Camels generally arent good?

ignoring the rest of the video. i just found it interesting that Hera, says camels generally aren’t good units.

i thought the general consensus among pros, was that camels are good, and players (mere mortals) just don’t use them properly?? does it mean they’re finally admitting they aren’t good enough? :scream:

usually we can ignore spur of the moment comments mentioned while the pro is busy playing or commenting another match, because they’re distracted, but this is supposed to be an “educational” video

tbf a number of us have been saying camels in general aren’t good enough, and if anything a prime example is saracens low WR vs cav civs (counterintuitively, and as a result some players like to erroneously refer to good matchups like saracen v franks)

Camel is good against Cav and bad against everything else. It is generally bad unit but Knights are so dominant in this game that Camel also shine for this reason. If heavy infantries gain buff they needed, Devs may consider to buff Camels.


I haven’t watched the video but the idea is that

a) Camel is nearly not a counter to Knight-line because yes, it’s cheaper, but it trades more or less 1 for 1. You need big numbers of Camels to beat big numbers of Knights and Camel is not really a unit you want to mass because they are not good against anything except Knights AND they are food-intensive (slower Imp time). There are also cases of Knight lines who can beat generic Camels, e.g. Burgundians, Lithuanians with 2+ relics, Sicilians etc.

b) Camels suck vs any non Knight-line units, e.g. they trade 1 for 1 vs Pikeman (and armor here makes a big difference on Pikeman unlike vs Knights where the difference is small). They also are horrible vs Crossbows and even as a raiding unit they are bad (whereas say Skirmishers are a good raiding unit cuz they take forever to kill with TC fire)


Is this really a news? Do other pros think that Camel is a good unit in general?


Camel is good but heavy camel is not. In castle age, you can hunt down enemy cavs and keep the game control but imperial enemy cavs will better frontier for enemy forces.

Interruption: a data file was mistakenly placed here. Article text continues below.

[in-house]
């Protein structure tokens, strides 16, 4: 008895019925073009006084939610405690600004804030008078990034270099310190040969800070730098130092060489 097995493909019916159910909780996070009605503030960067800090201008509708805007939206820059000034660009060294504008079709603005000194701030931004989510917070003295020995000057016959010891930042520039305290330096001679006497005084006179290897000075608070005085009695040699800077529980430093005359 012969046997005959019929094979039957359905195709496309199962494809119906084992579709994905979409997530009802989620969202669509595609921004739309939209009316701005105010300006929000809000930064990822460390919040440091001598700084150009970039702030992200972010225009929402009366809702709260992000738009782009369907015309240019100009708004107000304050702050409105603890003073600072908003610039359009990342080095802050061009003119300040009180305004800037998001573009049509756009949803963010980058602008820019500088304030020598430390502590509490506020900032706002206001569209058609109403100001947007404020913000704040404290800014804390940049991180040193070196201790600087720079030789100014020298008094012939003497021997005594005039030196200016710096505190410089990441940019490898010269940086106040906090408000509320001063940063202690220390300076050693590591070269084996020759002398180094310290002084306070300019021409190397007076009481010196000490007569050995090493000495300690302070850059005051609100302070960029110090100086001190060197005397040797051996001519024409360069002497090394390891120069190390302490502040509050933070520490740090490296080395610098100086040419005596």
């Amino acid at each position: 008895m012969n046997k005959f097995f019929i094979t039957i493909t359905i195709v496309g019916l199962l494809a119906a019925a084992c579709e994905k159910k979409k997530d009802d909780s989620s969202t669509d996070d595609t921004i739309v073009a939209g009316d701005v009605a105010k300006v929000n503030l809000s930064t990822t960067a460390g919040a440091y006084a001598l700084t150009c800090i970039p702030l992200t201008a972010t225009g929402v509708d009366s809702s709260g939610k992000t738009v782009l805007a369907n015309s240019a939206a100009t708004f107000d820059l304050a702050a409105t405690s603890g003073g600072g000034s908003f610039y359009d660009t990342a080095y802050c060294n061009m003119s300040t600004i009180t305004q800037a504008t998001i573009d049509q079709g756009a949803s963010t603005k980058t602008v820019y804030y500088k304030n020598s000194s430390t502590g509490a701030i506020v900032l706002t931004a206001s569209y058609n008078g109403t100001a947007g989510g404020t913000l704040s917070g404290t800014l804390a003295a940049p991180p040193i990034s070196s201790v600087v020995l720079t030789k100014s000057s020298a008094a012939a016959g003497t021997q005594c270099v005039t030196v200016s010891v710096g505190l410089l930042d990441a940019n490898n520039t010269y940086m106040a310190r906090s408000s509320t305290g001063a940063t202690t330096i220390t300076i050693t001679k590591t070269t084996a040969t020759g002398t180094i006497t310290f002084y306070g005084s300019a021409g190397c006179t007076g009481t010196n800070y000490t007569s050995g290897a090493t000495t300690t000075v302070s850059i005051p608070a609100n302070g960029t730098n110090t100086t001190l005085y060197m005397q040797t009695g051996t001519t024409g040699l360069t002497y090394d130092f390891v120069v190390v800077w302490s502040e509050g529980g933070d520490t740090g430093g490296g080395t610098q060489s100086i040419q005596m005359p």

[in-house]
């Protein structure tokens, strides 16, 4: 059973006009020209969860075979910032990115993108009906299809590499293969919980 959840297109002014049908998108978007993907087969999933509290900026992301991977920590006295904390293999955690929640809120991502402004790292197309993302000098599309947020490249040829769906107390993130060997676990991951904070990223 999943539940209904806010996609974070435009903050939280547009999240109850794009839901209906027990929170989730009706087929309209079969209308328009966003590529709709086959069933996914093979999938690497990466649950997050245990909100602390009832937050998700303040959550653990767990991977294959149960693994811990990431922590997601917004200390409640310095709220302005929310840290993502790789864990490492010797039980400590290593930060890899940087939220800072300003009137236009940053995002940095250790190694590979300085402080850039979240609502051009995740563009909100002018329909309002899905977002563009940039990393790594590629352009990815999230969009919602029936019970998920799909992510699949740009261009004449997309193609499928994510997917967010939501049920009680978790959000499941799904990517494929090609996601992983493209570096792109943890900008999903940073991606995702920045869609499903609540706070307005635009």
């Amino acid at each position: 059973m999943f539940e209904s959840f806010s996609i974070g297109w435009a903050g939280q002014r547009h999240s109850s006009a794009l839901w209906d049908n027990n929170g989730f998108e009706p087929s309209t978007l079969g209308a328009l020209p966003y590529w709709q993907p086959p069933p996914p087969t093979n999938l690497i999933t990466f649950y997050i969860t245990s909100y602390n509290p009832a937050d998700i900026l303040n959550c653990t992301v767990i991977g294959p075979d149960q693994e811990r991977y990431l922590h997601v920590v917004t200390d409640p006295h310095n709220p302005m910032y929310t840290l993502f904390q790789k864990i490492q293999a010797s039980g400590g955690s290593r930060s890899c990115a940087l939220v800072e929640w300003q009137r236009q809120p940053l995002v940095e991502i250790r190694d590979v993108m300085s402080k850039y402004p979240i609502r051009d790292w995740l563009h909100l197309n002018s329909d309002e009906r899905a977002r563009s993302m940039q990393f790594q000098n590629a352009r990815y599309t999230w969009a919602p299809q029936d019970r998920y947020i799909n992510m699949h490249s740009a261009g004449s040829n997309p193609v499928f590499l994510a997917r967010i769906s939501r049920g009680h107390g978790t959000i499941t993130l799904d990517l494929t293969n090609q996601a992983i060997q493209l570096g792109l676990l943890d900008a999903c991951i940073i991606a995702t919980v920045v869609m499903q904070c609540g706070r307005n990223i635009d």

I thought it was the other way around, as HCamels nearly double the damages against the knight line (23 instead of 13).
Regular camels are trading more or less 1 for 1 against knights (10 hits, 20s vs 16 hits, 2.16s)
Heavy Camels trade more favorably against cavaliers (7 hits, 14s vs 11 hits 19.8s) and against paladins (8 hits, 16s vs 10 hits, 19s).

For me non-ethiopians HCamels are a great 1v1 unit as the opponent cannot mass arbalests and cavaliers at the same time.


Heavy Camels beat Paladins 1v1.


@Green4uu @Zelley00 You did not get what i say. Heavy camel can beat paladin in 1v1 but you will not fight in 1v1 at imperial age. when the late final battle started: Heavy camel will be easly melted againts archers, hand conners, halbs etc compare to imperial cavs and camel side will lose the final battle and game. By the way camels cant use mobility advantage to catch and kill enemy cavs at imperial age because castle and walls will force you to fight in a narrow side and there will be some arrow fire to help cavs.
Heavy camels can be better in theroy but in game camels are more effective compare to heavy camels.

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if you assume that the opponent mixes in additional units to counter Camels, it’s fair to assume that the Camels player does the same, e.g. mixes Onagers to counter Arbalest.


Yes but cav side still will be better, arbalests can hit and run,cav side can add some bombards, cavs can snipe onagers etc.

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cav side is not better in 1v1 and we should stop judging by TGs

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I admit that I didnt understand this sentence: “imperial enemy cavs will better frontier for enemy forces.”

Anyways, I still made the point that the cavalier player will probably not have enough gold for arbalests or HCA or HC in 1v1.

I dont think HC counter HCamels better than cav.

But I agree that Halberdiers + Cav is better than Camels + Halberdiers, so the camel player should not fight that.

For your Castle defenses, I think it depends. If the enemy put lots of castle in his base you are probably better off with Hussars anyways. If the castles and his army are in front of his base (arena style) you are better off trebing the defenses firstly anyways.

I agree that heavy raid works well with cavaliers and not so good with HCamels, but I also never said that HCamels are overall better or more useful than Cavaliers (and they shouldnt be).

But I am happy to have HCamels to defend my base from enemy cavaliers and HCA. Their speed and damage are a great asset to catch them in my base.


Wait what ? Can we say that in the end, between cavaliers and HCamels it doesnt matter in as it will finish with other units ? AFAIK both sides could add SO, BBC, HCA, Halbs, etc…

I find Hera’s recent ‘educational’ videos a little funny. They’re largely not educational, or don’t show any actual information.